Otterbourne House 5043

Winchester, Winchester, Hampshire, England

Brief Description

Enlarged from a cottage in the early-19th century, Otterbourne House is three-storey in the centre, two-storey at the sides and stucco on brick. The Victorian gardens were re-designed in Arts and Crafts style in the early-20th-century. The house is now flats with only a small amount of garden. Many of the Arts and Crafts features are now skilfully incorporated into the two gardens of the separate bungalows which were built in the 1940s in the old garden.

History

At the time of the Napoleonic wars, French prisoners built and realigned the village road through Otterbourne and one of the cottages along it was enlarged and improved to become Otterbourne House.

Detailed Description

The two ‘compartments' were sold off in the 1940s and two one-storey dwellings built on them. Otterbourne House is now flats with little remaining garden. However, the owners of the two bungalows have retained the Arts and Crafts features above and incorporated them into their gardens. One has the sunken garden, the deep flowerbeds, the yew wall and box hedges, the boundary wall with a ‘rat run' (that is, two leaves of brickwork with a two inch gap between, albeit closed off at the ends and fully capped) and one of the glasshouses.

The other bungalow has the summerhouse which has a small, Venetian portico and two ‘clair-voyes' (with shutters). The remains of the full-length rose pergola walk which was arranged in three batches of supports lie between the two gardens leading to the iron gate with the initials EC. On the current Ordnance Survey map the course of a Roman road is shown running through the bungalow gardens to the west of the boundary wall to Dell Copse. There is a distinct similarity to the formal gardens of Martyr Worthy Place, which was owned in the early-20th-century by Miss Christian.

Features

Style

  • Arts And Crafts
  • Hedge
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  • Walk
  • Description: Pergola walk.
  • Summerhouse
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  • Garden Wall
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  • House (featured building)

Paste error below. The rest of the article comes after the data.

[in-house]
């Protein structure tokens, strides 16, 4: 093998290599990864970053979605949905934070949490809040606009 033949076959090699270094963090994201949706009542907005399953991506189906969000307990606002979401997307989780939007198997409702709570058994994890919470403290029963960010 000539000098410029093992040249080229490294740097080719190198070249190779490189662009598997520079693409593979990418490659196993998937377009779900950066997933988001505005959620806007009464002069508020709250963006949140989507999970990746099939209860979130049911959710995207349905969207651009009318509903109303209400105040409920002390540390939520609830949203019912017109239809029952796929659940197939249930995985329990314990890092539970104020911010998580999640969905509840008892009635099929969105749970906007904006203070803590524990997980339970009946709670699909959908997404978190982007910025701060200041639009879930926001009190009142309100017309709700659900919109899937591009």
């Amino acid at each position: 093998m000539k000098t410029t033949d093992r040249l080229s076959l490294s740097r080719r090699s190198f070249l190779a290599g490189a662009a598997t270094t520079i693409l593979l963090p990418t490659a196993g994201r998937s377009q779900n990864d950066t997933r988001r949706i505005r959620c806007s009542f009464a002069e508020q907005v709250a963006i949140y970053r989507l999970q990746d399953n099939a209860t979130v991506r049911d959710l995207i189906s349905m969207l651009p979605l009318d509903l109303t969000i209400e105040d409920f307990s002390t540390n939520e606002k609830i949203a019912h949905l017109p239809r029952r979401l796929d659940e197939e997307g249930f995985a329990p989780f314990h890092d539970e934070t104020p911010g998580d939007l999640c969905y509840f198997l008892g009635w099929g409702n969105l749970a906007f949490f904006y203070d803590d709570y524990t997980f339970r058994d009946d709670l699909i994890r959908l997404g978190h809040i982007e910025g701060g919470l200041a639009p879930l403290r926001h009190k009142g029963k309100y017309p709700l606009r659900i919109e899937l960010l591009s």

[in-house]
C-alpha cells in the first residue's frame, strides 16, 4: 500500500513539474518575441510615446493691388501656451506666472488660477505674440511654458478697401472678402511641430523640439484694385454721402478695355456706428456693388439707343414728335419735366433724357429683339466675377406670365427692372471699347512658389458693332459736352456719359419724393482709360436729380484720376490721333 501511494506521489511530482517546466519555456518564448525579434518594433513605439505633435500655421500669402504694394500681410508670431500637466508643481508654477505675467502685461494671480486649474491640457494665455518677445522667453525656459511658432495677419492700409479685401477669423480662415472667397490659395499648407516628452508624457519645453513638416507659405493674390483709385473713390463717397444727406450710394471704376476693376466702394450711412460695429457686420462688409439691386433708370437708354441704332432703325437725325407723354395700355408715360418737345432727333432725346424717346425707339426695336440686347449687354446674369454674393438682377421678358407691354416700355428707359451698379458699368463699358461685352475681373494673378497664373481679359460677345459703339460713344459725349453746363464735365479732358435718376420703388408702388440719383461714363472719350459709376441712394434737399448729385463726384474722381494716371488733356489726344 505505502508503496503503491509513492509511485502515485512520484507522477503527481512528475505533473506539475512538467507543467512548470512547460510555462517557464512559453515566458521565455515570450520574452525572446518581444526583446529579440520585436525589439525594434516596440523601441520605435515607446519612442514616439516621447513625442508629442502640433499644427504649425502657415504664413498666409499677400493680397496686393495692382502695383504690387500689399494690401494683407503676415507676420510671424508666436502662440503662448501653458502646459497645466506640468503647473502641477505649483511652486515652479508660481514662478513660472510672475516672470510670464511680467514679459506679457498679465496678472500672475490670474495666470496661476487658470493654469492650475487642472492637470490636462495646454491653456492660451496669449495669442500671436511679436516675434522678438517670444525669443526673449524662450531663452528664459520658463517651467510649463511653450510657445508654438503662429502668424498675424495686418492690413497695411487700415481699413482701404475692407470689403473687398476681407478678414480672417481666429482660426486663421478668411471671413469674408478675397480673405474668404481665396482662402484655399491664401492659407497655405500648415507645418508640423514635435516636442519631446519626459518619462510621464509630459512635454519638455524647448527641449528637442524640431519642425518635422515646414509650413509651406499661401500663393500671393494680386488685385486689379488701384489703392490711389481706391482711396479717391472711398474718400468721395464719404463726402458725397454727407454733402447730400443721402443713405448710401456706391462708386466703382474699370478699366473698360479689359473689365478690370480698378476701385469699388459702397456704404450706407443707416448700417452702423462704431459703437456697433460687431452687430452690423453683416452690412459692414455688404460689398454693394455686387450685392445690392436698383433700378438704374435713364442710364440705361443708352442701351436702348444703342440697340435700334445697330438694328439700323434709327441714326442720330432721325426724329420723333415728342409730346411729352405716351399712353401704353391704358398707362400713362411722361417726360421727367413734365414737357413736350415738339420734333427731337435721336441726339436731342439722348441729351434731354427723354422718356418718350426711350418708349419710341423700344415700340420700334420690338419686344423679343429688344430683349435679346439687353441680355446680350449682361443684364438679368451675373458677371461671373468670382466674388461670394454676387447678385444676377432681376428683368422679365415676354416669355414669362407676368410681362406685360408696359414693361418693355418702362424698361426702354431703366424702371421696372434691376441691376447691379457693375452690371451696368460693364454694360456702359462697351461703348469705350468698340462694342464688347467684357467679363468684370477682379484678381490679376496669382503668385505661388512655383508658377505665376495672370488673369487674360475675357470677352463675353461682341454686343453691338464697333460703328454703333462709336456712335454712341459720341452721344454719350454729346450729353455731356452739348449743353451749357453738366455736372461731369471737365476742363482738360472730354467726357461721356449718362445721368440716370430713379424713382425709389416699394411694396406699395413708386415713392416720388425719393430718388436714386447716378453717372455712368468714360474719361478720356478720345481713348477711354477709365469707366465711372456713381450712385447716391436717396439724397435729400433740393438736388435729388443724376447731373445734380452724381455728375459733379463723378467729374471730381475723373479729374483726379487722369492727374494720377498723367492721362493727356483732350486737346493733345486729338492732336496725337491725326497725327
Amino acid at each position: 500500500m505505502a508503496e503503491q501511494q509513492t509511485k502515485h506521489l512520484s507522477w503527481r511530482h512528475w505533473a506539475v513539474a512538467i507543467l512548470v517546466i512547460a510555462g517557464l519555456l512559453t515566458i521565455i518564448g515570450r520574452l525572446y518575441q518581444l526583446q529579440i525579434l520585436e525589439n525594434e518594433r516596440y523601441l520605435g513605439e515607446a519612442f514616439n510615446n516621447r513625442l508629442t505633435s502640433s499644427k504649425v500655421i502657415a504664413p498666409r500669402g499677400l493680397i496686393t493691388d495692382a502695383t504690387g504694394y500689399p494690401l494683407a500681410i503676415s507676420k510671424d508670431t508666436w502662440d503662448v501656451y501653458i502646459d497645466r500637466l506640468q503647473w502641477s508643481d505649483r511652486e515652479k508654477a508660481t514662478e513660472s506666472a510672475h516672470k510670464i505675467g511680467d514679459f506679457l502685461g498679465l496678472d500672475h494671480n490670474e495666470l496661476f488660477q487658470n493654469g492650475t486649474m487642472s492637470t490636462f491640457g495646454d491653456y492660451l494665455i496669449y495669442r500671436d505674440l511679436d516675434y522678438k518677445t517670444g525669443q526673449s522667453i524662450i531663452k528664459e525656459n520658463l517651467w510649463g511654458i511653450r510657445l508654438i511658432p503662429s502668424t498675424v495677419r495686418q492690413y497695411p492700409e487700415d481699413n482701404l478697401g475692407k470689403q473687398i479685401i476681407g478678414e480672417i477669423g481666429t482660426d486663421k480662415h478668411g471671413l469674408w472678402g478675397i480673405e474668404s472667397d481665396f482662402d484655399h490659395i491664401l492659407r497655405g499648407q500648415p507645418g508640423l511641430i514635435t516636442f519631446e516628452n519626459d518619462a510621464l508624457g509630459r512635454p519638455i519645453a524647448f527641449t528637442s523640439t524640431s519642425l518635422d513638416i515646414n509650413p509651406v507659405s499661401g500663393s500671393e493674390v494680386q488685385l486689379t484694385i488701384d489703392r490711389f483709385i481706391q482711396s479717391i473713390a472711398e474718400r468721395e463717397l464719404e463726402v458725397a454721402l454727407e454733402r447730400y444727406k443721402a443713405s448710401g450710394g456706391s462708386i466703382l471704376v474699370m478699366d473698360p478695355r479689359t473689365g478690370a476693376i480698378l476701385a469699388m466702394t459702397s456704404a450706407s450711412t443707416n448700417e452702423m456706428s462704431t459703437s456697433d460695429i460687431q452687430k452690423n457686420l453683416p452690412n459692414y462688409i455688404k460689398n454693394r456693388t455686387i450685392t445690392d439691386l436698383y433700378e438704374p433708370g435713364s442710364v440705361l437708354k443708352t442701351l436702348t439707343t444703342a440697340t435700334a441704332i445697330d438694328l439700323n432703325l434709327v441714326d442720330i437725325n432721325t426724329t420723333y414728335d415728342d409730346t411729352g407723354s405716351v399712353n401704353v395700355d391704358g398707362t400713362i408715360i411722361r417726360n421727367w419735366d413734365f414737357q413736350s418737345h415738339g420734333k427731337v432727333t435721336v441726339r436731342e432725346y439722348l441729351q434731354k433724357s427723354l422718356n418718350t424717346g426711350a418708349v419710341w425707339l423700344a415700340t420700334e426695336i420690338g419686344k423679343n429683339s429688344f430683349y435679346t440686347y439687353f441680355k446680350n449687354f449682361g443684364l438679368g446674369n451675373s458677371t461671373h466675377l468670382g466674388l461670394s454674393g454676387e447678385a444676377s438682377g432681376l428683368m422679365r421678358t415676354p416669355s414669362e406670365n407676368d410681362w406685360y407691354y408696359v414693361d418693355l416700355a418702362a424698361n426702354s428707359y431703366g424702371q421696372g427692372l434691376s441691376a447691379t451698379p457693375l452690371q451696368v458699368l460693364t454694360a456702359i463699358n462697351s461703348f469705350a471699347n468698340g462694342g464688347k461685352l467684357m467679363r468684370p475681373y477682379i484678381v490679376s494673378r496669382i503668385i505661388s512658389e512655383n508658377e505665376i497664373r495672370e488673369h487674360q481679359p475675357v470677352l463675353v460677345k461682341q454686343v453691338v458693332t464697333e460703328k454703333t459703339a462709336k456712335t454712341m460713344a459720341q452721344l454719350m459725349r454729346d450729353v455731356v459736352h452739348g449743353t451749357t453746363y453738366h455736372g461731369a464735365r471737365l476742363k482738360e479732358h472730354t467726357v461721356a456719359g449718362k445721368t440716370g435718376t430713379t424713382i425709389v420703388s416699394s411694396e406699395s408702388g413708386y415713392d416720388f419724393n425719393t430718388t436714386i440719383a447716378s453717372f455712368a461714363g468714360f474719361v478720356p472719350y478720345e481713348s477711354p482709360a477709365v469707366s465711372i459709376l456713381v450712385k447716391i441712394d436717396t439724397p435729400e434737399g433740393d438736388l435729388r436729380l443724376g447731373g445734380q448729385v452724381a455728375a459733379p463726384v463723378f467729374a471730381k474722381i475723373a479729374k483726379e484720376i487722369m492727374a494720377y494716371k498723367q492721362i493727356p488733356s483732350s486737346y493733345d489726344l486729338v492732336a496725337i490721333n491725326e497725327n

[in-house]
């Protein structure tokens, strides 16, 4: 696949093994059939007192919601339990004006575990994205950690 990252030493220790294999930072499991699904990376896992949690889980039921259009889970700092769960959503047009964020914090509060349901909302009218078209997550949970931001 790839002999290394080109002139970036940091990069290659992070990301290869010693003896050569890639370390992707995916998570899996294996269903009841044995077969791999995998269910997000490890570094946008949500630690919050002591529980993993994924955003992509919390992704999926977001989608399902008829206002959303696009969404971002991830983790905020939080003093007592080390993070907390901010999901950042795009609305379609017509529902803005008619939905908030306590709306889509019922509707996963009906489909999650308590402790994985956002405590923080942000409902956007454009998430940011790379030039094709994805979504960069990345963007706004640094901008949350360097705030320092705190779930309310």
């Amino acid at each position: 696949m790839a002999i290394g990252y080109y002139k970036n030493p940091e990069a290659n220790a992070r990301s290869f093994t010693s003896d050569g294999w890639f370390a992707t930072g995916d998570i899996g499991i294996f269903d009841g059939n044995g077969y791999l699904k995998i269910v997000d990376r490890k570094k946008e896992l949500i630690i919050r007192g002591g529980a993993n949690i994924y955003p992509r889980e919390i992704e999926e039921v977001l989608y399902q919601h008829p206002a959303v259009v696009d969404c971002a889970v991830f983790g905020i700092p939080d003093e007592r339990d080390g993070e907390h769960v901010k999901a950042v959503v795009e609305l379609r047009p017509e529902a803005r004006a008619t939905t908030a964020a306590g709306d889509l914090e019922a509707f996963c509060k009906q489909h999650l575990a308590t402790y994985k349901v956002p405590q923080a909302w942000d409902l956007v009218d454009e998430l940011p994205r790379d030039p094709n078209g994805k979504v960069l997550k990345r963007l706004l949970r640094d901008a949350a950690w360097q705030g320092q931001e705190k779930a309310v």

• Now Flats
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  • Orchard
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  • Lawn
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  • Gate
  • Description: Edward Christian added an iron gate with the initials EC, leading out to the woodland area behind.
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  • Planting
  • Description: There was a `hidden? and walled sunken garden.
Clairvoie
Authorities

Civil Parish

  • Otterbourne
History

Detailed History

At the time of the Napoleonic wars, French prisoners built and realigned the village road through Otterbourne and one of the cottages along it was enlarged and improved to become Otterbourne House.

Otterbourne House was lived in by the Yonge family and Charlotte M Yonge, the Victorian novelist, was born there in 1823. The house is three-storey in the centre with the rest two-storey and stucco on brick with a slate roof.

The 1st edition 25" Ordnance Survey map, 1867, shows a path leading from the house and outbuildings to enclosed gardens. There is an extensive central path leading to Dell Copse behind the grounds as well as perimeter paths. There does not appear to be a gate through to Dell Copse. The central path divides two ‘compartment' areas, one of which is an orchard, the other has trees and some lawn. At the end of one of the ‘compartments' there is a square-shaped area, where the present sunken garden lies.

By the 2nd edition Ordnance Survey map, 1896, the square area is shown as enclosed, and a wall has been built between the two ‘compartments' and Dell Copse (the woodland behind). In the early-20th-century, it is known that this part of the garden was re-designed in Arts and Crafts style. The perimeter paths to the ‘compartments' have disappeared in the 3rd edition Ordnance Survey map, 1909, which shows a central path, a walled square area with a sundial and a clear path leading from the sunken garden to the place where a summerhouse is sited though no summerhouse is shown.

It suggests that by 1909, the Arts and Crafts garden had been started by Edward Christian who bought the house in 1907. He added an iron gate with the initials EC, leading out to the woodland area behind. Much remains of this layout with the central path now a pergola walk, a ‘hidden' and walled sunken garden, a summerhouse, deep flowerbeds bordered by box hedges, glasshouses and the incorporated long boundary wall. Inside the walled, sunken garden there is a half-round stone seat, a raised plinth for a sundial and herringbone stone paths. A further Arts and Crafts element is the high yew wall.

Period

  • Mid 19th Century
Contact

Telephone

01793 445050

Official Website

Click Here
References

Contributors

  • Hampshire Gardens Trust

  • Janet Hurrell

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